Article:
Every medical students dream is to roam the halls of the hospital, white coat and ID badge on and interacting with patients. For some reason, after 2 years in classrooms and surrounded by endless books we begin to loose confidence and become a nervous mess the days before our first rotation. This is completely normal but can definitely set you off for a rocky start. There are some things that will help you so that you show up your first day without your hands shaking when the resident asks for a pen. Here I have gathered a small list of 5 things that will guarantee YOU survive and succeed on clerkships.
This might sound silly to some of you but believe me, tired, achy feet can keep you from focusing on your patients. They can also hinder your concentration and learning after a few hours. For this reason good comfortable shoes are a MUST. I always recommend flats first. More so, flats that have a good sole, with a cushioned insert, have been broken in, and are comfortable to stand in for hours. This will be especially true on surgical rotations. In the beginning I was more focused on the fashion aspect. This meant I got home with very painful feet and almost unable to walk. I have found that sometimes low wedges are good because they help give you better posture, keep your feet off the ground and balance your weight points. This is most important for rotations like Ob Gyn, Internal Medicine and Surgery where you spend many hours on your feet and walking around the hospital.
This is a no brainer. Sometimes in clinic or in the hospital wards things get complicated and there is no time for a break. I am guilty of having really bad habits regarding breakfast. Early in my clerkships I learned that either making good meals or having several healthy snacks is essential to keep your mind and body sharp for lots of learning. The best way to do this is having snacks EVERYWHERE. For example, in your white coat pockets, your bag, and even your car. I enjoy having varied types of snacks, from taking yogurts to eat while writing notes, to protein bars to snack on between surgeries. My favorites are the BelVita biscuits. For me, I also keep something sweet for the afternoon. Trust me, after 2pm you begin to feel tired and a little sugar can get you through the next few hours.
This might be a tricky one but fret not. There’s a million books and resources out there to help you prepare for shelf exams and step 2. Truth is that the best way to prepare to sit in for the shelf is doing as many questions as you can. There are many options out there to choose from. My recommendation is to find one that speaks to you and STICK TO IT to do during the year. I also recommend to use one that either has an app or has a good mobile version. This way you can study when you have a chance at the hospital or clinic. The important thing is that you do the questions relevant for each clerkship, revise them, and read through the discussion to verify your train of thought. Some of the most popular alternatives are UWorld, Online Med ED, Exam Guru, and Lecturio.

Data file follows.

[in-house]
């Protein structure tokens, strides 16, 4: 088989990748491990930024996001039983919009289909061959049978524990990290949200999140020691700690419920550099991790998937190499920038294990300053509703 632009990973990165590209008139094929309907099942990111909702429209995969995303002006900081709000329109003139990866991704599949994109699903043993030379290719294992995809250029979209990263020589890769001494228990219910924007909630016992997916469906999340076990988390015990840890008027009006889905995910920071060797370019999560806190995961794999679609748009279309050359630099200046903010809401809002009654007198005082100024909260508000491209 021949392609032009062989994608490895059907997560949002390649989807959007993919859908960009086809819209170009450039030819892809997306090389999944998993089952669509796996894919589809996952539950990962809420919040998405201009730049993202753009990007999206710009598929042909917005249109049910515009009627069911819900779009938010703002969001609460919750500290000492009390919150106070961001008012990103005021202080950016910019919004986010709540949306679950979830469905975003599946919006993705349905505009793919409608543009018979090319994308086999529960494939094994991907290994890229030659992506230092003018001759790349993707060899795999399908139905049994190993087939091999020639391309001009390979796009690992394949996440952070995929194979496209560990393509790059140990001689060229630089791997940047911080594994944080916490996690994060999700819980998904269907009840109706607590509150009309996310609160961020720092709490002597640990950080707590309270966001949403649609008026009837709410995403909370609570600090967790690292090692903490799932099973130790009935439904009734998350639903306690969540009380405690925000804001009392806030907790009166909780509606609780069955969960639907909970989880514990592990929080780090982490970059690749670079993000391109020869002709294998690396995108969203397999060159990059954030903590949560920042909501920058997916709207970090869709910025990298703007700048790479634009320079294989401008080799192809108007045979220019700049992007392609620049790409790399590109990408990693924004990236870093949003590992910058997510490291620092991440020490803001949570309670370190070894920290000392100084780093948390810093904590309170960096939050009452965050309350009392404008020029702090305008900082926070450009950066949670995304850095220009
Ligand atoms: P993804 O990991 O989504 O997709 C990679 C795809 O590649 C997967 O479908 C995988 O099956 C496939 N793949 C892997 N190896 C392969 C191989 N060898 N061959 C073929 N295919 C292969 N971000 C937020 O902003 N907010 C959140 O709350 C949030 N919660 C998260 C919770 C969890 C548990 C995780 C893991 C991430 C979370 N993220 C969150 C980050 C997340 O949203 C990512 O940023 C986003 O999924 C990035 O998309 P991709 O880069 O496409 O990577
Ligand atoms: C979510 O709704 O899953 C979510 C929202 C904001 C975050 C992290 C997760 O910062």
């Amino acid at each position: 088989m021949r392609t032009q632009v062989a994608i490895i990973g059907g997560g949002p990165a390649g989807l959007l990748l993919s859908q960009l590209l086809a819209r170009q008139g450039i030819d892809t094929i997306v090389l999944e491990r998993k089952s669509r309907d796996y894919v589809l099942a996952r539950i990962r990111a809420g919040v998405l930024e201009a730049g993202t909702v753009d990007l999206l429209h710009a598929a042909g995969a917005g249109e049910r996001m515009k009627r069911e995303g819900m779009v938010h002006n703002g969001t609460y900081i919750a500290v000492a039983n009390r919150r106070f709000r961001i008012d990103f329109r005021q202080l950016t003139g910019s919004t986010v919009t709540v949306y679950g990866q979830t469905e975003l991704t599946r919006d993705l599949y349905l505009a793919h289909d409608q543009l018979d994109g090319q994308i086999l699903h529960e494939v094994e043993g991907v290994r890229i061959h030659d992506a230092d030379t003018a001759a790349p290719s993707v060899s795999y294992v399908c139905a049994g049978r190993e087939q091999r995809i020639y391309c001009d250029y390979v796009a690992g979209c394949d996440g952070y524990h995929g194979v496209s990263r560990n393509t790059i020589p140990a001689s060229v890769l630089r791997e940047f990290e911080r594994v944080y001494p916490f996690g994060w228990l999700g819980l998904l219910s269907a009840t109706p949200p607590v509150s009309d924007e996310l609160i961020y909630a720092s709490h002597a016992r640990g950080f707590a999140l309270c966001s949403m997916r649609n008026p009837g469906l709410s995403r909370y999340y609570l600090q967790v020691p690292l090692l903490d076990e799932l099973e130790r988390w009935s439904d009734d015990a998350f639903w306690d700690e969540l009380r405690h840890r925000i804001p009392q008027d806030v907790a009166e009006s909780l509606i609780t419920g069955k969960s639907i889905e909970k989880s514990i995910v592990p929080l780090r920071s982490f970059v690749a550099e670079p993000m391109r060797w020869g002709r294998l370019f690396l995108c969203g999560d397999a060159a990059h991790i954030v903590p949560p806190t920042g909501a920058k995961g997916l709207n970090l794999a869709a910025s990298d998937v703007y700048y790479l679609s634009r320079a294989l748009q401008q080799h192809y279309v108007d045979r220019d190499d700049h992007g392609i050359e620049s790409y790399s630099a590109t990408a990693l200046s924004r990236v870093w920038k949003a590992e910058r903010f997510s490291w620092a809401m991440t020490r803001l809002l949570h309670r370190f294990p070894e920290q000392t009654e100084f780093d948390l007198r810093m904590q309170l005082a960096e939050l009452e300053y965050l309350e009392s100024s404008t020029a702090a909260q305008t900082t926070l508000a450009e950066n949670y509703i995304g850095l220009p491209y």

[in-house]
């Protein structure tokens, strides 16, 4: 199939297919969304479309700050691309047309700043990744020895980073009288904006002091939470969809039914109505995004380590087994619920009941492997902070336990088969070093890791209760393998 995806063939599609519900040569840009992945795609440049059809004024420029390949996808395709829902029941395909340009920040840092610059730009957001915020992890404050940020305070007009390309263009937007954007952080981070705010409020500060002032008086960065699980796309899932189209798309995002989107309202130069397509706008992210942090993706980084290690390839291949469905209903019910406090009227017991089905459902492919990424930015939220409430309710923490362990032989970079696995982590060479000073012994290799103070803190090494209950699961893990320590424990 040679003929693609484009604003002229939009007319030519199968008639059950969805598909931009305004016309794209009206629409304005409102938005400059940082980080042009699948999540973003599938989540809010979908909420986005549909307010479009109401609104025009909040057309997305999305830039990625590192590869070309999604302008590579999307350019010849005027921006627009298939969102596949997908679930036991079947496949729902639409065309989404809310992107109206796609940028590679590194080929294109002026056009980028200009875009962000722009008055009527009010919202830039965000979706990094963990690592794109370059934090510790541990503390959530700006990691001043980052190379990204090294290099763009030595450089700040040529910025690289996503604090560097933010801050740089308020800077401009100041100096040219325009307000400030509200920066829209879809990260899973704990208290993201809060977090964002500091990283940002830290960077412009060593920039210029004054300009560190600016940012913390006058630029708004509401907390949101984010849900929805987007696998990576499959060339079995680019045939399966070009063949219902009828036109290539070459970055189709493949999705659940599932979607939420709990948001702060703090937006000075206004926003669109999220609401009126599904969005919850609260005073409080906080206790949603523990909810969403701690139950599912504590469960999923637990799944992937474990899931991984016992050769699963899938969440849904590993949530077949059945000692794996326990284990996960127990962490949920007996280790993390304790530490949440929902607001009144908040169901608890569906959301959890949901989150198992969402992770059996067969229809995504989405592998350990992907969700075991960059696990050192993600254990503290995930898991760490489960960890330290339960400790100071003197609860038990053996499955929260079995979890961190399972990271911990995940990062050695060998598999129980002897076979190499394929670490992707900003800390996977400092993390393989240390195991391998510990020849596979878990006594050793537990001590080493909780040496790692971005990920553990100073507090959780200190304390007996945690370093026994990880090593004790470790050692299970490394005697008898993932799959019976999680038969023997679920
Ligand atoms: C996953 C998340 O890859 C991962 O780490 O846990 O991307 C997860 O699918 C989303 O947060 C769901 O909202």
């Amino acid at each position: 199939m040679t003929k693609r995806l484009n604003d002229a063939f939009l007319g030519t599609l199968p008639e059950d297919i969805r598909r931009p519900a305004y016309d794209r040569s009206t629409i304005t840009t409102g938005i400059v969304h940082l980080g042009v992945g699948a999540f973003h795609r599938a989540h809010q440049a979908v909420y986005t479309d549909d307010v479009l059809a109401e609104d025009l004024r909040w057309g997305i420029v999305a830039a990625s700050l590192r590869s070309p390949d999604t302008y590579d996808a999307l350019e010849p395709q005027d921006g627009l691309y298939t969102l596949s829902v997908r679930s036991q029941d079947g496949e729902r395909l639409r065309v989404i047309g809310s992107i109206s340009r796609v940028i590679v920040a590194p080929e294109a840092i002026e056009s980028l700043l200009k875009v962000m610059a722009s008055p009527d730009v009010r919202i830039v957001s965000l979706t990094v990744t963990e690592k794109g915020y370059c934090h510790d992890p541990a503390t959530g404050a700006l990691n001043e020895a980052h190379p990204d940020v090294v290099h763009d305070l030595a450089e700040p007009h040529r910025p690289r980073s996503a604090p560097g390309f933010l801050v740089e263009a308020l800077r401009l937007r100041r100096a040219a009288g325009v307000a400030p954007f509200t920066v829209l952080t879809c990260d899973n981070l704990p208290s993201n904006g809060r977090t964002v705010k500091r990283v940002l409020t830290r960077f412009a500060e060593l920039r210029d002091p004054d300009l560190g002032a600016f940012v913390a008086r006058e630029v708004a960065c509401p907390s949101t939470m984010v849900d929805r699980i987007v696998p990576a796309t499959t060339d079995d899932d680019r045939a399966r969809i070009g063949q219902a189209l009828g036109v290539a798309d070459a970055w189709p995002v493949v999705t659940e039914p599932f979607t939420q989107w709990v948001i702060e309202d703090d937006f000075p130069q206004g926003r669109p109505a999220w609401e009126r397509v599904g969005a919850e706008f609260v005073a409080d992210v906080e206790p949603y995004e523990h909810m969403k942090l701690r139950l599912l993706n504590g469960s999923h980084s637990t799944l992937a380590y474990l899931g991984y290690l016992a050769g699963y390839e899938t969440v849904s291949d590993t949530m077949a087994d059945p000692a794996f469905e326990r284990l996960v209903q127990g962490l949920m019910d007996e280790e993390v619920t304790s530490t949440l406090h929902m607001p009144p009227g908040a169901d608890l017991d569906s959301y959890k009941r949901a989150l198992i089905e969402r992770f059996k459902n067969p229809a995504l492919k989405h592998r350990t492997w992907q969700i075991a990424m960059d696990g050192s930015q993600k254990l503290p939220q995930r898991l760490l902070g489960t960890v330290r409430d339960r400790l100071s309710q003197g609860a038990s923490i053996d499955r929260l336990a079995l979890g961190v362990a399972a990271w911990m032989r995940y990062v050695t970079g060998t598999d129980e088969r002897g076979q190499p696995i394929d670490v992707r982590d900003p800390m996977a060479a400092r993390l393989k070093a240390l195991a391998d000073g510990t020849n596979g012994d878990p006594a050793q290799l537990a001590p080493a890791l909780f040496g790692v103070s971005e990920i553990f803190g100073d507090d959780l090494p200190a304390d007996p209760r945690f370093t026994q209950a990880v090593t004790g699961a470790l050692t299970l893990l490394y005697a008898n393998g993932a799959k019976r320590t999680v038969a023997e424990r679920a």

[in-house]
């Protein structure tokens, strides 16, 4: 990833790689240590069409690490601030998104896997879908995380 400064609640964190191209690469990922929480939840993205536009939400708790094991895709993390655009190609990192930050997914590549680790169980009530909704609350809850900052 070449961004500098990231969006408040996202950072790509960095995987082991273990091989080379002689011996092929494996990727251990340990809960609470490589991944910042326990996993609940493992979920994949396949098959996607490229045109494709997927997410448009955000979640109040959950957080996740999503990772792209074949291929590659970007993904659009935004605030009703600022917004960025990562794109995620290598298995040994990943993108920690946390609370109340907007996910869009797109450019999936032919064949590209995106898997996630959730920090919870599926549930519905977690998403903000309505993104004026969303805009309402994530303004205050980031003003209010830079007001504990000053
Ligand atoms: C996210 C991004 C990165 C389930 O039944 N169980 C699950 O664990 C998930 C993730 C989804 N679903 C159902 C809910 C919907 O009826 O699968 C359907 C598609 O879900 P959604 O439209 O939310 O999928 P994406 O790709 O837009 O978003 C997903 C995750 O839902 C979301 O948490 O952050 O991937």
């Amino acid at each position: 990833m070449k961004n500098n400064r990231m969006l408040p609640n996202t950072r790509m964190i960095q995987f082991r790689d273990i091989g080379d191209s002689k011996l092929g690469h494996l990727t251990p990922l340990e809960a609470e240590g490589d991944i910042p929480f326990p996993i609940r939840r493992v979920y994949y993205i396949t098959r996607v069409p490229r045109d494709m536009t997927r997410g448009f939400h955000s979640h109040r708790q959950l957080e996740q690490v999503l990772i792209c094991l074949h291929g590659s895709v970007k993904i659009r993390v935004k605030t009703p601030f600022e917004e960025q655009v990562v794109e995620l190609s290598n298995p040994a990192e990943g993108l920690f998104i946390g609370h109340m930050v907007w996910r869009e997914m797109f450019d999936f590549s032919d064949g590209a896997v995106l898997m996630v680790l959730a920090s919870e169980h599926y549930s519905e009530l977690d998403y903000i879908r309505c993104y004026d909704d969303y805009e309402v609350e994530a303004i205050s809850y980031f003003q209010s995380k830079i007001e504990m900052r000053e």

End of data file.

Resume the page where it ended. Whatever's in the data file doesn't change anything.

I cannot emphasize the importance of having a good bedside manner. Many students go through each service every month. Doctors, residents, and nurses work with hundreds of people every week. As such it is not easy to remember every single student on the service. The best way to make yourself memorable to your team is to make an impression, good or bad. I pride myself on my bedside manner. To the point where my ERAS personal statement‘s main focus was precisely that.
I always listen to my patients, offer to help anyone on my team no matter the task, and care about how and what my patients feel. Something as simple and offering to hold someone’s hand during a procedure or finding an additional bed sheet when a patient is cold, is not something every student is willing to do. THAT leaves an impression. The feedback I have gotten from all of my clerkships has always had to do with those mindful gestures, and it makes me proud to be this way.
This is something several of my attendings and residents taught me. Residents receive massive amounts of new information daily and from numerous sources. Attendings have been in practice for several years. Many have lived through practice changes, plus they have their own beliefs and practices. On top of this, they are human just like everybody else. For these reasons what they say is not always correct, nor is it absolute.
ALWAYS verify what someone teaches you. Not only for your education, but for theirs. If they give you inaccurate information let them know. They will certainly appreciate you refreshing their mind (of course doing this in a respectful way and with tact is essential). In addition, the best way to truly learn, is to absorb information from different sources in order to better internalize the material.
These tips are simple. Yet I believe are what got me through my clerkships successfully. Yes, there are many other things I can share that will help you during third year. The books and tools are just add-ons that will aid you, but with these things you will survive, succeed, and live to tell the tale.
Thanks for reading!
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